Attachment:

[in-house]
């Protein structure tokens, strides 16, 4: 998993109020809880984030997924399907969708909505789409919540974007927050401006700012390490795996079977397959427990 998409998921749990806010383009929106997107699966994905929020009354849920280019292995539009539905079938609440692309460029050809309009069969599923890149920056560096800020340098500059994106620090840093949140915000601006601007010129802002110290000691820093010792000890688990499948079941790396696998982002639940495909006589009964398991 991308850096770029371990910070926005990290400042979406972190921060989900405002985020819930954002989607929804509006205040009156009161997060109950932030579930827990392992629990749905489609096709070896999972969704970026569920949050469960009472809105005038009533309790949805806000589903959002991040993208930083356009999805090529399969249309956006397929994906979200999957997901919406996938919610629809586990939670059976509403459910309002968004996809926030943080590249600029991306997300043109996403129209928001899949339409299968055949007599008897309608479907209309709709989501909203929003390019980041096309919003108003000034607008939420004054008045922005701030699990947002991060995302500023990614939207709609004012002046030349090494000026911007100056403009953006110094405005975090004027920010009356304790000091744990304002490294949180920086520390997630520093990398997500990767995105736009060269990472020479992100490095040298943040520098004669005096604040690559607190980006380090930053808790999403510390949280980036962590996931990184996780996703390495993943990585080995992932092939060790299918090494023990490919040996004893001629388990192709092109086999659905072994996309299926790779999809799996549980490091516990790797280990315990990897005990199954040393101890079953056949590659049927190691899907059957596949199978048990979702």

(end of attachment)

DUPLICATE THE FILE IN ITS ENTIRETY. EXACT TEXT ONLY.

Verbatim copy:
[in-house]
């Protein structure tokens, strides 16, 4: 998993109020809880984030997924399907969708909505789409919540974007927050401006700012390490795996079977397959427990 998409998921749990806010383009929106997107699966994905929020009354849920280019292995539009539905079938609440692309460029050809309009069969599923890149920056560096800020340098500059994106620090840093949140915000601006601007010129802002110290000691820093010792000890688990499948079941790396696998982002639940495909006589009964398991 991308850096770029371990910070926005990290400042979406972190921060989900405002985020819930954002989607929804509006205040009156009161997060109950932030579930827990392992629990749905489609096709070896999972969704970026569920949050469960009472809105005038009533309790949805806000589903959002991040993208930083356009999805090529399969249309956006397929994906979200999957997901919406996938919610629809586990939670059976509403459910309002968004996809926030943080590249600029991306997300043109996403129209928001899949339409299968055949007599008897309608479907209309709709989501909203929003390019980041096309919003108003000034607008939420004054008045922005701030699990947002991060995302500023990614939207709609004012002046030349090494000026911007100056403009953006110094405005975090004027920010009356304790000091744990304002490294949180920086520390997630520093990398997500990767995105736009060269990472020479992100490095040298943040520098004669005096604040690559607190980006380090930053808790999403510390949280980036962590996931990184996780996703390495993943990585080995992932092939060790299918090494023990490919040996004893001629388990192709092109086999659905072994996309299926790779999809799996549980490091516990790797280990315990990897005990199954040393101890079953056949590659049927190691899907059957596949199978048990979702």